Markets have had a strong to start to the week. Sentiment was helped after Biden spoke early in the week to reiterate that a US recession isn’t inevitable, quoting the country’s low unemployment as a reason to be optimistic.
CPI – a prominent measure of inflation – was released in the UK this morning, edging up slightly from last month at 9.1% for May (versus 9% for April). An increase in the measure was forecast, as we expect inflation to peak later in the year, and then fall back towards targets over 2023.
One of the drivers behind above target inflation for May has been food prices. We’ve seen an increase in many agricultural commodity prices this year, with Ukrainian farmers struggling to export their harvest following the invasion of Ukraine. This week, we saw many agricultural commodity prices fall slightly, such as corn, rapeseed oil, soybeans and wheat (wheat prices dropped to an 11-week low). This comes as analysts have upwardly revised their expectations for production, given favourable weather from many key growers.
This is good news for food prices over the short-term. As we have said previously, a large proportion of the inflationary pressures are short-term, and we are now starting to see some of the early signs of easing.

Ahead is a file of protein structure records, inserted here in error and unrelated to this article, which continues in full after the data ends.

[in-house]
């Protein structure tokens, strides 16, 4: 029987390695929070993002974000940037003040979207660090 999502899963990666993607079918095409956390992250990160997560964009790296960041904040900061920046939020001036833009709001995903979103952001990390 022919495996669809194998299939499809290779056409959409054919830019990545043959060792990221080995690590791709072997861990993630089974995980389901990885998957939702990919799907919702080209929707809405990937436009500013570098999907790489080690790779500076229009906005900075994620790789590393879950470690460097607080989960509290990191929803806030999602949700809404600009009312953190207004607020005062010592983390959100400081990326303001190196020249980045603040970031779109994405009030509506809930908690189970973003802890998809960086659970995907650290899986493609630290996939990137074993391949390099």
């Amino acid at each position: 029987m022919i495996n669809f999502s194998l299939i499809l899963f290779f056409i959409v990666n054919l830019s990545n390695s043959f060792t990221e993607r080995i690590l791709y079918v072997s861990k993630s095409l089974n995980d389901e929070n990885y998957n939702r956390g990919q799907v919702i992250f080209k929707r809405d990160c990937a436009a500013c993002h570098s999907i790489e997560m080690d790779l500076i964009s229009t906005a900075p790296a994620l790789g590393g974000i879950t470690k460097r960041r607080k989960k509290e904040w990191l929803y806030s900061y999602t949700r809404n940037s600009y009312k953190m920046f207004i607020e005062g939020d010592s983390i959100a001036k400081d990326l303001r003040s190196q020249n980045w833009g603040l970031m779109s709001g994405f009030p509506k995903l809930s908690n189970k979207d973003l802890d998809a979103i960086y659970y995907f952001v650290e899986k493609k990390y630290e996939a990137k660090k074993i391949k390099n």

In China, a COVID-19 case has sparked neighbourhood lockdowns in Shenzhen. Whilst there are still broad lockdowns in Macau, all in all, China appears to be coming out of large-scale lockdowns, given that new cases have caused pockets of lockdowns (rather than full-scale city lockdowns). China is reporting the lowest number of new cases since February.
Due to this, the People’s Bank of China didn’t feel the need to make any changes to their loan prime rates (their main lending rates) on Monday.
On Thursday, we will see the results of the Federal Open Market Committee’s 2022 stress tests, whereby the largest US banks are put through a hypothetical surge in unemployment and a crash in commercial real estate. This can be likened to a health check for banks. The process will dictate how much each bank should hold as a capital buffer, and therefore how much they are able to return to investors through means such as dividends and/or share buy backs.
Later in the week – some of the items we will be looking out for include Japanese CPI, UK retail sales, Eurozone consumer confidence and the ECB economic bulletin.
Hannah Owen, Portfolio Specialist